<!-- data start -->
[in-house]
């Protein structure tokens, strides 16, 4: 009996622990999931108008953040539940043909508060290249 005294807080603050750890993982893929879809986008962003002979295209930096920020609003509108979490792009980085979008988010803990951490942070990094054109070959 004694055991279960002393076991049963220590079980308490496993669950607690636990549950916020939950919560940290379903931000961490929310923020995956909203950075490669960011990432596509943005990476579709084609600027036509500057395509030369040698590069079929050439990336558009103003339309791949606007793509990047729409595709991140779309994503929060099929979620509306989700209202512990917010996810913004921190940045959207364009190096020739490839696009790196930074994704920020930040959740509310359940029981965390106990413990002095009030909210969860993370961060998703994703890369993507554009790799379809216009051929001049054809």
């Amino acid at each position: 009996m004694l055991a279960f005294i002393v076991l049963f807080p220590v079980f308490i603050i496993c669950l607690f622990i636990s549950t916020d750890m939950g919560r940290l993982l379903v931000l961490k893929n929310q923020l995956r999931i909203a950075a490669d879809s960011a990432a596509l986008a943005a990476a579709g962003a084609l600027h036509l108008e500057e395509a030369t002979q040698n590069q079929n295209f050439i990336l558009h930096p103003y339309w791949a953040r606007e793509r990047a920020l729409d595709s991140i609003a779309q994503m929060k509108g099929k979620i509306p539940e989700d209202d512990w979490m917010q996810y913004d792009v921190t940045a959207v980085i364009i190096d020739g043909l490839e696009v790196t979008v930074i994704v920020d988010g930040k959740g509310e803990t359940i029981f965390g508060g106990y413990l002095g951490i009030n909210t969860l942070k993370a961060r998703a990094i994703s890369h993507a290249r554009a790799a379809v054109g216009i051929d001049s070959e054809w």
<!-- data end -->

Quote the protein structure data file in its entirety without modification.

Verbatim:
[in-house]
């Protein structure tokens, strides 16, 4: 009996622990999931108008953040539940043909508060290249 005294807080603050750890993982893929879809986008962003002979295209930096920020609003509108979490792009980085979008988010803990951490942070990094054109070959 004694055991279960002393076991049963220590079980308490496993669950607690636990549950916020939950919560940290379903931000961490929310923020995956909203950075490669960011990432596509943005990476579709084609600027036509500057395509030369040698590069079929050439990336558009103003339309791949606007793509990047729409595709991140779309994503929060099929979620509306989700209202512990917010996810913004921190940045959207364009190096020739490839696009790196930074994704920020930040959740509310359940029981965390106990413990002095009030909210969860993370961060998703994703890369993507554009790799379809216009051929001049054809």
């Amino acid at each position: 009996m004694l055991a279960f005294i002393v076991l049963f807080p220590v079980f308490i603050i496993c669950l607690f622990i636990s549950t916020d750890m939950g919560r940290l993982l379903v931000l961490k893929n929310q923020l995956r999931i909203a950075a490669d879809s960011a990432a596509l986008a943005a990476a579709g962003a084609l600027h036509l108008e500057e395509a030369t002979q040698n590069q079929n295209f050439i990336l558009h930096p103003y339309w791949a953040r606007e793509r990047a920020l729409d595709s991140i609003a779309q994503m929060k509108g099929k979620i509306p539940e989700d209202d512990w979490m917010q996810y913004d792009v921190t940045a959207v980085i364009i190096d020739g043909l490839e696009v790196t979008v930074i994704v920020d988010g930040k959740g509310e803990t359940i029981f965390g508060g106990y413990l002095g951490i009030n909210t969860l942070k993370a961060r998703a990094i994703s890369h993507a290249r554009a790799a379809v054109g216009i051929d001049s070959e054809w």